DENVER (June 10, 2014) As New Urbanist communities expand nationwide, a study from the University of Colorado Denver shows the increasing challenges of balancing complex traffic engineering systems with the ideals of walkable, sustainable neighborhoods.
As a leading public research university located in the urban core, CU Denver researchers have ample opportunity to connect their work to the city of Denver and surrounding communities. This study focused on Denver's Stapleton neighborhood, one of the largest New Urbanist developments in the nation, specifically examining its street network, street design and intersections.
"I was investigating the inconsistencies of what was built with respect to the latest research and state-of-the-art New Urbanist thinking," said study author Wesley Marshall, PhD, PE, assistant professor of civil engineering at CU Denver College of Engineering and Applied Science. "The deviations from the standard model of New Urbanism were then considered in terms of how people are actually using the system, by way of vehicle speed studies and travel diaries."
Marshall said Stapleton, like similar developments, began with a set of guiding principles but made compromises due to competing conventional traffic engineering standards.
One of those principles relies on narrow streets to restrict travel speeds for increased safety. Yet while on-street parking is a New Urbanist tool to slow traffic and buffer pedestrians, it isn't as effective in Stapleton since most homes come with mandated off-street parking, the study said.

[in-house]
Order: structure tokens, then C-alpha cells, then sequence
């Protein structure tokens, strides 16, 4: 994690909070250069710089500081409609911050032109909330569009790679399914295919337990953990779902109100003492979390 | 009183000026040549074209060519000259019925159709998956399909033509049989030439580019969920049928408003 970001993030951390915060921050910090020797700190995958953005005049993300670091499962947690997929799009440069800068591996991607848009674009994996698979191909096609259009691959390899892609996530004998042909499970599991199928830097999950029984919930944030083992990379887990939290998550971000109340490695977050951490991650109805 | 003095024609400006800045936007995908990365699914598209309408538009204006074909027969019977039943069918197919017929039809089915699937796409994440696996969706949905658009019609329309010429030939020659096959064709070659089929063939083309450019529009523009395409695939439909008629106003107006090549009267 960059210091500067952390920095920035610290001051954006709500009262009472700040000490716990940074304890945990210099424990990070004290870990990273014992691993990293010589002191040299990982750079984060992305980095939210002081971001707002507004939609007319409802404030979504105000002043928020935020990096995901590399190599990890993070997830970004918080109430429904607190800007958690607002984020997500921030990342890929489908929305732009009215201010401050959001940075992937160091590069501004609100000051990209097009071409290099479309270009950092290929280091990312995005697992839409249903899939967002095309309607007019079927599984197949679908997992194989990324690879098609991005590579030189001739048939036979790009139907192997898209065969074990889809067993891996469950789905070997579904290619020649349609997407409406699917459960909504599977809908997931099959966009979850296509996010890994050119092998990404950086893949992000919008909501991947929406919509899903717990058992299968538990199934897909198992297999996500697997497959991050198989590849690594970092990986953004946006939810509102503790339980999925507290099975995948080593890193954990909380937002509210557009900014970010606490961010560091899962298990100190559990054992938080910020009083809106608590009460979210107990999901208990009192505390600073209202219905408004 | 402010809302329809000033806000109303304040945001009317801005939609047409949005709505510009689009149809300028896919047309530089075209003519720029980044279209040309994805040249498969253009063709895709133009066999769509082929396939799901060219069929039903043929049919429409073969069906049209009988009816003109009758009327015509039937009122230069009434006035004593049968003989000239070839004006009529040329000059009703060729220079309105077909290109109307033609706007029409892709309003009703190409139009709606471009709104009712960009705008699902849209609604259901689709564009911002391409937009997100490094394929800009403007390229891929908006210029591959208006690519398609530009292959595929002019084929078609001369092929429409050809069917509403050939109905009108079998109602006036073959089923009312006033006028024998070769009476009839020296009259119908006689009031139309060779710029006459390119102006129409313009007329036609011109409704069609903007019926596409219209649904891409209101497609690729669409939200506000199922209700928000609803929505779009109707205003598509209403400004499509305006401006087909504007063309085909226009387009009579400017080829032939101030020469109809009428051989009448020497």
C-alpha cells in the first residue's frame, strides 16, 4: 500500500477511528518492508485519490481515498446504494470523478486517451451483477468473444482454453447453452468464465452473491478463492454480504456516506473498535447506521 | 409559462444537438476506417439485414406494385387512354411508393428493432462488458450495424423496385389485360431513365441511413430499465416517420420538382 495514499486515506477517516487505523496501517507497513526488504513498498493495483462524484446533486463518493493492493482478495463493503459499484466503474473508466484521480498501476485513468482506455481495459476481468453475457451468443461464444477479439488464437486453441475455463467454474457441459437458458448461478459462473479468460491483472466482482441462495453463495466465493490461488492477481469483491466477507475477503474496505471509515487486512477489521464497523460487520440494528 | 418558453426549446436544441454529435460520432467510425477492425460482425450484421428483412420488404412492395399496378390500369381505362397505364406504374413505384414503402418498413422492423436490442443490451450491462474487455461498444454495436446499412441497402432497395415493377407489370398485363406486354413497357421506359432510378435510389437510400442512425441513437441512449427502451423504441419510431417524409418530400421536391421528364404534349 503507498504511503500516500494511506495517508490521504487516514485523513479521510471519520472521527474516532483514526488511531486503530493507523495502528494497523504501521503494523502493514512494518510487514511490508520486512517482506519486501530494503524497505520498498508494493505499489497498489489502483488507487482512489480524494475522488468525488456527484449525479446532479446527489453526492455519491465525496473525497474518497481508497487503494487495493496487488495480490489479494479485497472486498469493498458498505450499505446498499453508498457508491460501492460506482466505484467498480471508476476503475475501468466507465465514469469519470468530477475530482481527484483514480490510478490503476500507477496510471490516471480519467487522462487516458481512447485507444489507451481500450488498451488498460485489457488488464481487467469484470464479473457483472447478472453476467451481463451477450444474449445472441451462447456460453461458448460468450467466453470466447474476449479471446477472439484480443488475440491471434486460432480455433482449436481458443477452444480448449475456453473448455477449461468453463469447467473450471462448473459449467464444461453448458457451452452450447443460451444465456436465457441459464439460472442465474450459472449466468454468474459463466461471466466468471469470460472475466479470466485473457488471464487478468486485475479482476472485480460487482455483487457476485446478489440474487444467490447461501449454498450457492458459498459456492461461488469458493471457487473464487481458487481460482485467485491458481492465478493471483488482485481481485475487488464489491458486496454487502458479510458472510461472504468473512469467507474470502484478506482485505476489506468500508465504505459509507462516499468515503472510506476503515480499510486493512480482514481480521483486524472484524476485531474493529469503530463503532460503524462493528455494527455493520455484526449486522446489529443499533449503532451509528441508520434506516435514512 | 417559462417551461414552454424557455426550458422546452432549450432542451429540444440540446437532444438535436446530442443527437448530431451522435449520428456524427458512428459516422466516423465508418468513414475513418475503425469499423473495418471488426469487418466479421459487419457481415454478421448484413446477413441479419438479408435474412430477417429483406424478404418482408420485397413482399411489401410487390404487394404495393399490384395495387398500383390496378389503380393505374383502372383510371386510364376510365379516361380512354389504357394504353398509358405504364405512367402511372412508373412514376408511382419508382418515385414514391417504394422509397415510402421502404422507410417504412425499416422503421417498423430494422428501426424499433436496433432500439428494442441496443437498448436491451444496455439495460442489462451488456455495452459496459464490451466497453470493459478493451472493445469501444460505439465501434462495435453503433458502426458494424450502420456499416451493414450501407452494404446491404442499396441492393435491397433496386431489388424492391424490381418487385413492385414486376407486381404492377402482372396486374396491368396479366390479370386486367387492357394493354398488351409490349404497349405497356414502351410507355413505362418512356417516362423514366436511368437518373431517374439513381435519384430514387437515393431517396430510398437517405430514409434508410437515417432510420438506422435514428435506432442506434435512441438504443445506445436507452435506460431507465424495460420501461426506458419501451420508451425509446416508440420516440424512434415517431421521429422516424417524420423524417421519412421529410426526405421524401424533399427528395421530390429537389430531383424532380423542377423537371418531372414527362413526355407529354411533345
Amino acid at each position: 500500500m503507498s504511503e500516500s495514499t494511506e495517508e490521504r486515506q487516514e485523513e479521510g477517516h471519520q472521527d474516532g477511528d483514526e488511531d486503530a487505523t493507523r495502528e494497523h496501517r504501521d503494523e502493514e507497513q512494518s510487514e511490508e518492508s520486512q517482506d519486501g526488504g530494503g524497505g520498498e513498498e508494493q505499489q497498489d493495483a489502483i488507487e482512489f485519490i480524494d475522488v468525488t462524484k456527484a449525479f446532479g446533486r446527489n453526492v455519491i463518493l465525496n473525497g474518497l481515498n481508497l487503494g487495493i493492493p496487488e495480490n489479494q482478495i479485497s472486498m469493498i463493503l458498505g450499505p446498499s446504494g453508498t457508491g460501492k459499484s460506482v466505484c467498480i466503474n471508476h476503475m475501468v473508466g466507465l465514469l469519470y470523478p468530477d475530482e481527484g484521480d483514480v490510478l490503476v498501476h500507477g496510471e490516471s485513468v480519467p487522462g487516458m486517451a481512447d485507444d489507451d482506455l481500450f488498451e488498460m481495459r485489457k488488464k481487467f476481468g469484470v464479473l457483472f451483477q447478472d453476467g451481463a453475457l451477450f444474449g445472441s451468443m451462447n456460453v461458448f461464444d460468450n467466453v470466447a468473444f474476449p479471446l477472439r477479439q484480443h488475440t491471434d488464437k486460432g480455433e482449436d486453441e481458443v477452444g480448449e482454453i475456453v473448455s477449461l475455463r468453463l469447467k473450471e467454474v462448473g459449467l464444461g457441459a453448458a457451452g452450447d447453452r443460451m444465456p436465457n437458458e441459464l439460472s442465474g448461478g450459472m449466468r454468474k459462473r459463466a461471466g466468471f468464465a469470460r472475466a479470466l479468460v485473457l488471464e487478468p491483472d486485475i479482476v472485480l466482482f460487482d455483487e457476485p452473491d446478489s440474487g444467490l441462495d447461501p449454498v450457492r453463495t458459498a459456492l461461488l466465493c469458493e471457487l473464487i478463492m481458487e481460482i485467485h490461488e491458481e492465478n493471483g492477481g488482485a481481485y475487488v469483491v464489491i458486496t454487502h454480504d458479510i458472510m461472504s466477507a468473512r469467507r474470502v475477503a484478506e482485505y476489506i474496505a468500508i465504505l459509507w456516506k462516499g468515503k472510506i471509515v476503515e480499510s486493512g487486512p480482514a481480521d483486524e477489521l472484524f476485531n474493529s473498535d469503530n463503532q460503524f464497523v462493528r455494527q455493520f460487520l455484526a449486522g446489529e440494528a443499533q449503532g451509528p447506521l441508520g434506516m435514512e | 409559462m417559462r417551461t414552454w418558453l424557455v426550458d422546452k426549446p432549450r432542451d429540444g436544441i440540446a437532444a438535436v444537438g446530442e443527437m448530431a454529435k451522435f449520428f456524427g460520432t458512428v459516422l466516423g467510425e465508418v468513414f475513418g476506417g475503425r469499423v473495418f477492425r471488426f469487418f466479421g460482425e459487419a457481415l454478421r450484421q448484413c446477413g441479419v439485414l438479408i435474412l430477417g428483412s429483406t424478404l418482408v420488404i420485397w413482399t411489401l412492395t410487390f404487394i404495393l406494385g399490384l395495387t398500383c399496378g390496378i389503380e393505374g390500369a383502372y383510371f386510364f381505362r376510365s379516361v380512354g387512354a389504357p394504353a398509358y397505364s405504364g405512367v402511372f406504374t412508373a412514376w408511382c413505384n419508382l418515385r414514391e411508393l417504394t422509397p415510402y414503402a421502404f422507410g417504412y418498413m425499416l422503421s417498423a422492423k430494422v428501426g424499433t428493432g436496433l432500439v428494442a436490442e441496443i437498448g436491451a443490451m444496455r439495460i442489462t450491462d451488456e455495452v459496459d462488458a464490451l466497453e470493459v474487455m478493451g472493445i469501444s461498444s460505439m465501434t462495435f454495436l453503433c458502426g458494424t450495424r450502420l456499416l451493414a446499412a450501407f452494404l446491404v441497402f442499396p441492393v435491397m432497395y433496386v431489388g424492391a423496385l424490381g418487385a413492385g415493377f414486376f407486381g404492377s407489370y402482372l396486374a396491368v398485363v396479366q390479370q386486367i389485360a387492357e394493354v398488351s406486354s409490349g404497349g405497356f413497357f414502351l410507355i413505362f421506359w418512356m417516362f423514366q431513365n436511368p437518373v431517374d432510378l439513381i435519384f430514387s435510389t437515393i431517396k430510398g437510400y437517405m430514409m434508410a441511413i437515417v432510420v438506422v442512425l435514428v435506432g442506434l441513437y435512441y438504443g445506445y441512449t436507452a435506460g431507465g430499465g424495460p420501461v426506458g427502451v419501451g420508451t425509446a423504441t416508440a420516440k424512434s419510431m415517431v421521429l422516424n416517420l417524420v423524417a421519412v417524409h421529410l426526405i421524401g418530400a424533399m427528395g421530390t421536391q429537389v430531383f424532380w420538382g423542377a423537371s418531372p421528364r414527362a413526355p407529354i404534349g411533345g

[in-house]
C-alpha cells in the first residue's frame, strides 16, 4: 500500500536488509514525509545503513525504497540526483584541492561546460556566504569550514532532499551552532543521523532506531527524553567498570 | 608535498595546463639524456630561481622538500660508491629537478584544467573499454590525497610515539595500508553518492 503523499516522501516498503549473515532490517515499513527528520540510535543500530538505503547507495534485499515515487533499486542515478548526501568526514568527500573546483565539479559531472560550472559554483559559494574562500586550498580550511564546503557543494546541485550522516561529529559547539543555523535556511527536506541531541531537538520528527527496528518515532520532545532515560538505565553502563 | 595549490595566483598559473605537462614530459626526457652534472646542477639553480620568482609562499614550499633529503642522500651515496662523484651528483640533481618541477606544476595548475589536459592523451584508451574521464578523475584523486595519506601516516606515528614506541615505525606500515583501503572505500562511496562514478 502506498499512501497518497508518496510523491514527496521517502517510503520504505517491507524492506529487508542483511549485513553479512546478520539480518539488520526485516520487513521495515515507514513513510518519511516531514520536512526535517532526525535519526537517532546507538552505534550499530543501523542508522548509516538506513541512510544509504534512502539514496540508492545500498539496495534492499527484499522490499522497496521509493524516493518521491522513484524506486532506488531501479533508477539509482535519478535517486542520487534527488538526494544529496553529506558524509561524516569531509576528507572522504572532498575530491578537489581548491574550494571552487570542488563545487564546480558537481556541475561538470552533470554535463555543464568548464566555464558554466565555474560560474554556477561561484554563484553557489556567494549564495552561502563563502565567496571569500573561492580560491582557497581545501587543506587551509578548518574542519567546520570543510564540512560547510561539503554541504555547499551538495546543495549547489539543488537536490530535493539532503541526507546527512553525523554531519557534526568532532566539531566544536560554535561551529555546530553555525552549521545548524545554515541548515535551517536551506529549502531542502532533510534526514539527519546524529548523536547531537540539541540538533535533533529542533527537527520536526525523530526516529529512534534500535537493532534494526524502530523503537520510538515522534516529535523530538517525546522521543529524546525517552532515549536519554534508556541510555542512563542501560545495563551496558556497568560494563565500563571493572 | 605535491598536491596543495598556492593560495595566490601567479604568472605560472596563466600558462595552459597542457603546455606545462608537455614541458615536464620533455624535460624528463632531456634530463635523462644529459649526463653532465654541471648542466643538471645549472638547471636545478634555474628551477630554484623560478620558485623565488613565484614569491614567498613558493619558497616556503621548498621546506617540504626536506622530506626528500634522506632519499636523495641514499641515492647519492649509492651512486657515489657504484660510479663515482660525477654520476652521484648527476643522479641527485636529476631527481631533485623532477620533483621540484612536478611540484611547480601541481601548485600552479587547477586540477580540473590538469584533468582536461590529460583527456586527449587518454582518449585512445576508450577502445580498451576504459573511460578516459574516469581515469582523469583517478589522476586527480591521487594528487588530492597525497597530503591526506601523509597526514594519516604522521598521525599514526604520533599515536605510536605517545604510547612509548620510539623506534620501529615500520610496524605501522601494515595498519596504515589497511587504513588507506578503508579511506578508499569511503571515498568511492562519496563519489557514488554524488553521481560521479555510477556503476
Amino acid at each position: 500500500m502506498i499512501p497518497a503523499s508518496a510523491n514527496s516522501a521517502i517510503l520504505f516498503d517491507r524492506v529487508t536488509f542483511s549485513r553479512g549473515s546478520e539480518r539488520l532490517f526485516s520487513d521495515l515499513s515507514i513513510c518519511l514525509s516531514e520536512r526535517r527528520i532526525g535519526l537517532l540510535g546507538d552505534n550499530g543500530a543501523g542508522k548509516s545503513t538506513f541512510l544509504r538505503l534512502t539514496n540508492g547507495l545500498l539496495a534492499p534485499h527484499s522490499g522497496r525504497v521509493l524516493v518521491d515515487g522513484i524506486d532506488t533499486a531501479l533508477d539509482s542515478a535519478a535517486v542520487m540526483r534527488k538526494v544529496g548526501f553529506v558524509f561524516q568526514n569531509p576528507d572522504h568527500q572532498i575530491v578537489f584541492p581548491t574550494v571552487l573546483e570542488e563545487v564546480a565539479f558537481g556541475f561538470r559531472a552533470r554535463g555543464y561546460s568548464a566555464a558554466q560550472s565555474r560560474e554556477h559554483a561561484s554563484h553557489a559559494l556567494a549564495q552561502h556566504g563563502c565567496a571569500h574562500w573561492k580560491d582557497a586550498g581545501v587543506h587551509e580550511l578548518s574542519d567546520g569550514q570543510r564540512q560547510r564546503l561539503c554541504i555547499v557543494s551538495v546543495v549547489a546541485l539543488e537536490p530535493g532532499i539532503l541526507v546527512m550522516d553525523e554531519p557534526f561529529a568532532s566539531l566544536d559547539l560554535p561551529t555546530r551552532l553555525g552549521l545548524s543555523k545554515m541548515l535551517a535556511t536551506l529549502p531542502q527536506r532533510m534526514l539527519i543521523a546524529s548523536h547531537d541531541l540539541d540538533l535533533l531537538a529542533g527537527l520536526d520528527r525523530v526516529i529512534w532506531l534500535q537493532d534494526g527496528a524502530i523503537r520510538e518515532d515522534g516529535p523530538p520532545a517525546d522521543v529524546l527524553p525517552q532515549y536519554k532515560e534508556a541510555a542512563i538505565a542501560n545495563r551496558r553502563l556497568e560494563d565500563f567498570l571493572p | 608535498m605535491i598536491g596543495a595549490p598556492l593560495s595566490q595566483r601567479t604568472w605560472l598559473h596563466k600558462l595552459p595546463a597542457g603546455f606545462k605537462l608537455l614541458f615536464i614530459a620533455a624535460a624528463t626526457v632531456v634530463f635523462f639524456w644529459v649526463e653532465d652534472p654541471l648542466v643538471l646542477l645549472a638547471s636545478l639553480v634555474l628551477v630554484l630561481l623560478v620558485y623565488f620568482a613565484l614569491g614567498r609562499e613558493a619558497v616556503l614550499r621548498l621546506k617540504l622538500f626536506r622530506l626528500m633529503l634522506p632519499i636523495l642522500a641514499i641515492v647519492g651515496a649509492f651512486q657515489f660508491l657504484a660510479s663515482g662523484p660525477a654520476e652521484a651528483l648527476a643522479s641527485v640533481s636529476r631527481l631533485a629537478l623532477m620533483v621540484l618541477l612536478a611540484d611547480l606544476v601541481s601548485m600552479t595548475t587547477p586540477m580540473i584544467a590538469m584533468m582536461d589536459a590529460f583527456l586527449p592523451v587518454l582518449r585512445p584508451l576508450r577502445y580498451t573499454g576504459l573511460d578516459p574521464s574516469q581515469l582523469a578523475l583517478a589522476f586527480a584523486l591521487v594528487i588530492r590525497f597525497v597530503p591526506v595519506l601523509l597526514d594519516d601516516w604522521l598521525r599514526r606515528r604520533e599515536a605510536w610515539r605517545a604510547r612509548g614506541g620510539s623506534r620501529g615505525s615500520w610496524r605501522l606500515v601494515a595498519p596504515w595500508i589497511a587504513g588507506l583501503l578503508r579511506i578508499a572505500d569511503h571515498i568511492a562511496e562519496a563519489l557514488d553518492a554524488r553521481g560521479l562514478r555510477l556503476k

"Underutilized on-street parking has been shown by various researchers to be associated with higher vehicle speeds as well as higher crash rates," Marshall said. "Even where on-street parking is well used, many of Stapleton's residential streets are still too wide; as a result, unsafe vehicle speeds are the norm."
Stapleton's street network also includes two overly-wide major thoroughfares Martin Luther King and Central Park Blvds, he said. Marshall found that the 35 mph speed limit on Martin Luther King Blvd. was exceeded 18 percent of the time while the 30 mph on Central Park was exceeded 22 percent of the time.
"If we have streets in a New Urbanist neighborhood where it's possible for drivers to go 50, 60 or 70 mph, then we've done something wrong," Marshall said. "The problem is not a lack of police enforcement; it's a lack of self-enforcing streets."
The study also found that Stapleton and Lowry, a similar development nearby, lagged behind older Denver neighborhoods in terms of walking, biking and public transit use. That may change in 2016, Marshall said, when a commuter line from the central business district to Stapleton is completed, but that is not quite enough.
Marshall said Stapleton, with over 14,000 residents, does many things right. There is a lot of connectivity for pedestrians and bikes, there are great sidewalks, the schools and restaurants are close, and the area looks inviting.
But he said the downsides are also real.
"Stapleton serves as a reminder that the transportation design ideals of New Urbanism can too easily be compromised by a conventional traffic engineering mindset," Marshall said. "The results are higher-than-desired vehicle speeds on every kind of street; higher driving mode shares, and less walking, biking and transit use than peer neighborhoods in the region."
The solution requires a return to the original ideals of Stapleton with narrow, connected streets, less off-street parking, and less dependency on automobiles, he said.
"If we don't better deal with this disconnect between New Urbanist ideals and conventional engineering solutions, then Stapleton will end up just like any other auto-oriented development," Marshall said.
|Contact: David Kelly|
University of Colorado Denver